We are approaching Geography a little different this year. Because it seems that my kids have been enjoying it much more this year, I would like to share what we are doing.
I read an article a while back on how one homeschool mom alternates Science, History, and Geography throughout the year. I really liked the thought of this approach, and so, we decided to try it this year.
We chose to study one subject and alternate weekly. Our first week we chose Geography. I gave a lot of thought about what I wanted to teach: geographical terms, how to study a map, Longitude and Latitude lines, or a specific country, continent, state, or city. After racking my brain for several minutes and looking into some online resources, I came up with an idea.
I sat my kids down and began to lay out the plan, mainly to see what kind of reaction I would get. In my dreams, I would have received huge smiles, great big hugs, along with unending praise of what an awesome mom I am and how fun this was going to be. There would also be balloons, streamers, and a huge slice of cheesecake. It’s my dream, okay! Instead, I got what I usually get, which was a couple of, “okays”, and shoulder shrugs. In my house, unless we just announced that we were going to Disney World, this is a typical acceptance of things to come.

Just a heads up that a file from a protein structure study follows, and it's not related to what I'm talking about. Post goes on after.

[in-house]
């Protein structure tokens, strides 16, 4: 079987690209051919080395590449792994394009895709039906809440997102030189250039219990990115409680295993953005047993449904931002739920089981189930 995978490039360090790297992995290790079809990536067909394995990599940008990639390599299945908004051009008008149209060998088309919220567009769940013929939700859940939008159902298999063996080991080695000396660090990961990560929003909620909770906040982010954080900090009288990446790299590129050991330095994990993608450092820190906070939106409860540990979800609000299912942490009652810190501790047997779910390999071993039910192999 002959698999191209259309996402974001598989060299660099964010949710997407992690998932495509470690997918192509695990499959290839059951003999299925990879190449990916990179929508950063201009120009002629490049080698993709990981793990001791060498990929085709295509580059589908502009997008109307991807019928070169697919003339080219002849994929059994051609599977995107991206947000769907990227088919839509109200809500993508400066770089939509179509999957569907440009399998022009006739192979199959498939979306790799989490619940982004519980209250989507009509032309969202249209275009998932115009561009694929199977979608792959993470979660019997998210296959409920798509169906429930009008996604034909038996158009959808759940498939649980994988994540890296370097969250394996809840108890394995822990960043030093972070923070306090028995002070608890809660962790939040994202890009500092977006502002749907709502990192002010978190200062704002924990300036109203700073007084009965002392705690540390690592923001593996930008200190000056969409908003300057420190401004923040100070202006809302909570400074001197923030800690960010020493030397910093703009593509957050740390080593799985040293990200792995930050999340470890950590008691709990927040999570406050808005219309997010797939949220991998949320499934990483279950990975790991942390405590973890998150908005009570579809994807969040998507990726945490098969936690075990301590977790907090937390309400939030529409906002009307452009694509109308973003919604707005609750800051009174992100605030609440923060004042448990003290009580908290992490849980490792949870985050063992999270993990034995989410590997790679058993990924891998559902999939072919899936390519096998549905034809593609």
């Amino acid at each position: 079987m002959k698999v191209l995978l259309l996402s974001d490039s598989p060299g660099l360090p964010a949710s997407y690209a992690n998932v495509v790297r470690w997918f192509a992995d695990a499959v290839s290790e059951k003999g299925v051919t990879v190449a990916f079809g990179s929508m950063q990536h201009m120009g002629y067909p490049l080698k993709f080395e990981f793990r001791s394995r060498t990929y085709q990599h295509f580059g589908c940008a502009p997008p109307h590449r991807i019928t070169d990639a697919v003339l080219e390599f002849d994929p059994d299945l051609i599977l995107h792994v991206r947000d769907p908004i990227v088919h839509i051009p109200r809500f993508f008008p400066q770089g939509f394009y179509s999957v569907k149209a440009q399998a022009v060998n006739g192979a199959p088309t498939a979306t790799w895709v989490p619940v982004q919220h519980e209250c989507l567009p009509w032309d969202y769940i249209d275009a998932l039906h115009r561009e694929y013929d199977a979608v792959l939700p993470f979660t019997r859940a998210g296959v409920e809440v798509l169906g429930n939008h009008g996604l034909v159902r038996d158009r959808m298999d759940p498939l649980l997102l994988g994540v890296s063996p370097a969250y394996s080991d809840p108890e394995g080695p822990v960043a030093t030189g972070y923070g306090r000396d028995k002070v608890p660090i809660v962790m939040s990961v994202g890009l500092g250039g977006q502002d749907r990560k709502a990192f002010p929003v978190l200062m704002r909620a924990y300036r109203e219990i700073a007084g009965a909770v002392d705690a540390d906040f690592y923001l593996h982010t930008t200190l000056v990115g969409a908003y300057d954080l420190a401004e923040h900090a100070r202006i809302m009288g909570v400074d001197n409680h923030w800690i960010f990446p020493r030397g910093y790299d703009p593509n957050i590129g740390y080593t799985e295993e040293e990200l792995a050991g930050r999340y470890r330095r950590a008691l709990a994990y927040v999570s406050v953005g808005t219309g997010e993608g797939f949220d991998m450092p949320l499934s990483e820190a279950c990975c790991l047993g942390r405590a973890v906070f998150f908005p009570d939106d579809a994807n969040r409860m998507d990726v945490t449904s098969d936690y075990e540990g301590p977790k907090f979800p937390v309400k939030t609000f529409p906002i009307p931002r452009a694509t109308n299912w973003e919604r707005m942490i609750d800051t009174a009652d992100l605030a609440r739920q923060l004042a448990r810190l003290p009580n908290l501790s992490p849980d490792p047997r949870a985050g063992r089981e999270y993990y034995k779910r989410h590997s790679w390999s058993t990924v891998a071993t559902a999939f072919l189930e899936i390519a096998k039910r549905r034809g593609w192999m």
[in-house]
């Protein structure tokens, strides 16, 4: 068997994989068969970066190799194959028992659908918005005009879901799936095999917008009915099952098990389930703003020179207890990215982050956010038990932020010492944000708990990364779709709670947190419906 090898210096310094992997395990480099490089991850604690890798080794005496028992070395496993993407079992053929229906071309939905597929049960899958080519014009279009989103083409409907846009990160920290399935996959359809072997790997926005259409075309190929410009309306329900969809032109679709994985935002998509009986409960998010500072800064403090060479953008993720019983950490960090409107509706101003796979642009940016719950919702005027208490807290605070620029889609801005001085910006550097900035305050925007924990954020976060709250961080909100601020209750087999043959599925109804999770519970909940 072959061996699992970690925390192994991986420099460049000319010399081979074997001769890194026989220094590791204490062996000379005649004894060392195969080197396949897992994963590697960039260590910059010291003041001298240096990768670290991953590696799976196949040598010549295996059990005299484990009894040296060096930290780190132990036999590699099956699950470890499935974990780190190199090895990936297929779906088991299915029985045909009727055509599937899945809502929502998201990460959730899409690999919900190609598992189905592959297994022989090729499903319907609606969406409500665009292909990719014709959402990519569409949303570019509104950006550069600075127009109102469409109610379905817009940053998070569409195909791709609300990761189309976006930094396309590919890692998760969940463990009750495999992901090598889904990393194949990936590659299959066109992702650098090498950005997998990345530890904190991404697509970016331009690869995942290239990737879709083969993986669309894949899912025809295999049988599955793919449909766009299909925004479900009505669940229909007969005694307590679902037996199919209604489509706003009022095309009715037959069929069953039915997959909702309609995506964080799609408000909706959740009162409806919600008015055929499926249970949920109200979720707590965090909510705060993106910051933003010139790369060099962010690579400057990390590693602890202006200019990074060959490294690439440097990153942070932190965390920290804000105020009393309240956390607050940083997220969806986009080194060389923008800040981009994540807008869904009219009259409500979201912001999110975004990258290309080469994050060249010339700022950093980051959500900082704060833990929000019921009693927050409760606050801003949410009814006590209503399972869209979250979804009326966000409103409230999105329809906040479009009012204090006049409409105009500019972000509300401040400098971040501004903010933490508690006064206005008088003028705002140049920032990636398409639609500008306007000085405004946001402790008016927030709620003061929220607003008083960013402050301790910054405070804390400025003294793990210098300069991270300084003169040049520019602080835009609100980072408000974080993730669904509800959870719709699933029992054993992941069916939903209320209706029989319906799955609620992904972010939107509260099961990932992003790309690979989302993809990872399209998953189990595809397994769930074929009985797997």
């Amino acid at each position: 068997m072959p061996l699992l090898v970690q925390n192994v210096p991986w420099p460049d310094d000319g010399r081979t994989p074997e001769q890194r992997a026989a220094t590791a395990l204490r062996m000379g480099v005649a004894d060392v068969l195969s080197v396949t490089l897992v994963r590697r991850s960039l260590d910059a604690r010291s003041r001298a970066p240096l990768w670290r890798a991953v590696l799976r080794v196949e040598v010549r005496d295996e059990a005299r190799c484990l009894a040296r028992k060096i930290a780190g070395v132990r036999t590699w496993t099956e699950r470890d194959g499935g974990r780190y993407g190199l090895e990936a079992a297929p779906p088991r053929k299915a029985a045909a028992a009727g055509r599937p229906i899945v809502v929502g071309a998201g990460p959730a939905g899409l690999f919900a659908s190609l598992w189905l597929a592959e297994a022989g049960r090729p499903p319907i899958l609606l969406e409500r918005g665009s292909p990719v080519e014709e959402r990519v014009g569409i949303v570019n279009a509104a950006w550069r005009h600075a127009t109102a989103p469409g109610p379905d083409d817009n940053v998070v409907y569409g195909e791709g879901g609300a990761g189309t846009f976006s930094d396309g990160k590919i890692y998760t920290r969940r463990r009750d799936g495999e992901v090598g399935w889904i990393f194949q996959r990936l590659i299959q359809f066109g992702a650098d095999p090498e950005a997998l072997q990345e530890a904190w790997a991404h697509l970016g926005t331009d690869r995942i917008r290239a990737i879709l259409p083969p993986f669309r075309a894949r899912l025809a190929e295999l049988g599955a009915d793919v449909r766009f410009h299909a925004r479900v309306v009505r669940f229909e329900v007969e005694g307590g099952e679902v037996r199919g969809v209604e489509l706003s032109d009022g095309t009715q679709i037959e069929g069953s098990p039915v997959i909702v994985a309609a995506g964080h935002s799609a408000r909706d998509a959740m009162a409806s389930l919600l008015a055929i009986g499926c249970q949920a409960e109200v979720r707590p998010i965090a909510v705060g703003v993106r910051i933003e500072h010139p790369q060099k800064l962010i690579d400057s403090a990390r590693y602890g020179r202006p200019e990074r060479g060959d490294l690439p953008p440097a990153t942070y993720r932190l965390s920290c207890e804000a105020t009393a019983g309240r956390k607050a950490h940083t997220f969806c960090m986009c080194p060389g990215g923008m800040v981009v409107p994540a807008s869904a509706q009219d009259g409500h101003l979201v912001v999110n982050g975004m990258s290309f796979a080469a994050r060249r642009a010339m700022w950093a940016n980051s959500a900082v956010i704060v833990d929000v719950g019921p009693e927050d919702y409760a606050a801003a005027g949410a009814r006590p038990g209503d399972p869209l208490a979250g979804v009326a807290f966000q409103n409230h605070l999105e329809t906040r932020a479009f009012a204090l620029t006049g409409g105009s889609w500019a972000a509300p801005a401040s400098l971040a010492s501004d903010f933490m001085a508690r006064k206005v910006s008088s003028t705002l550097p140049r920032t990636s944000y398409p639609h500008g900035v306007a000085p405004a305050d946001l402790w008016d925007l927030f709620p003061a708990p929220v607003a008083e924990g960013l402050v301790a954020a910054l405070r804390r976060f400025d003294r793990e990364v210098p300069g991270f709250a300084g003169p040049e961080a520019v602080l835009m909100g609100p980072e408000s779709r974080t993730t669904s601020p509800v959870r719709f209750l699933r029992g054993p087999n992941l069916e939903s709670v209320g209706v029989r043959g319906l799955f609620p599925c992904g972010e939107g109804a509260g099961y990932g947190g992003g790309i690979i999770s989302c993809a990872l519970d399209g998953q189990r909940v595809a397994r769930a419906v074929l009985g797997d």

My plan was to have them close their eyes, spin the globe and wherever their finger landed on the globe, stopping it, they would do research on that area. I decided to make it four days of research, and on Friday they would present their project.
Some of the things I wanted them to learn about was what continent and country they had landed on. They had to give me the Longitude and Latitude lines, what bordered their country, whether it be other countries or water. They were encouraged to list some geographical features, climate, and what animals lived in that area as well. My son went as far as telling me if his country was a democracy or not. They had to give references of where they obtained their information as well. They were to work on their project each day for 15-30 minutes.
I can not tell you how many times they came up to me throughout the week showing me something interesting they had found and telling me all about it.
On Friday, they took turns standing in front of their sibling and myself, reading off all the cool facts and information they had found. Not only did they learn about their own country. They also got to listen to each other, learning about another country as well.
The following Monday, my daughter asked when were we going to start Geography for the day, and I reminded her that this week was science. To my amazement, she was very disappointed that she had to wait to do Geography for a couple of weeks.
I can safely say, this one is a keeper.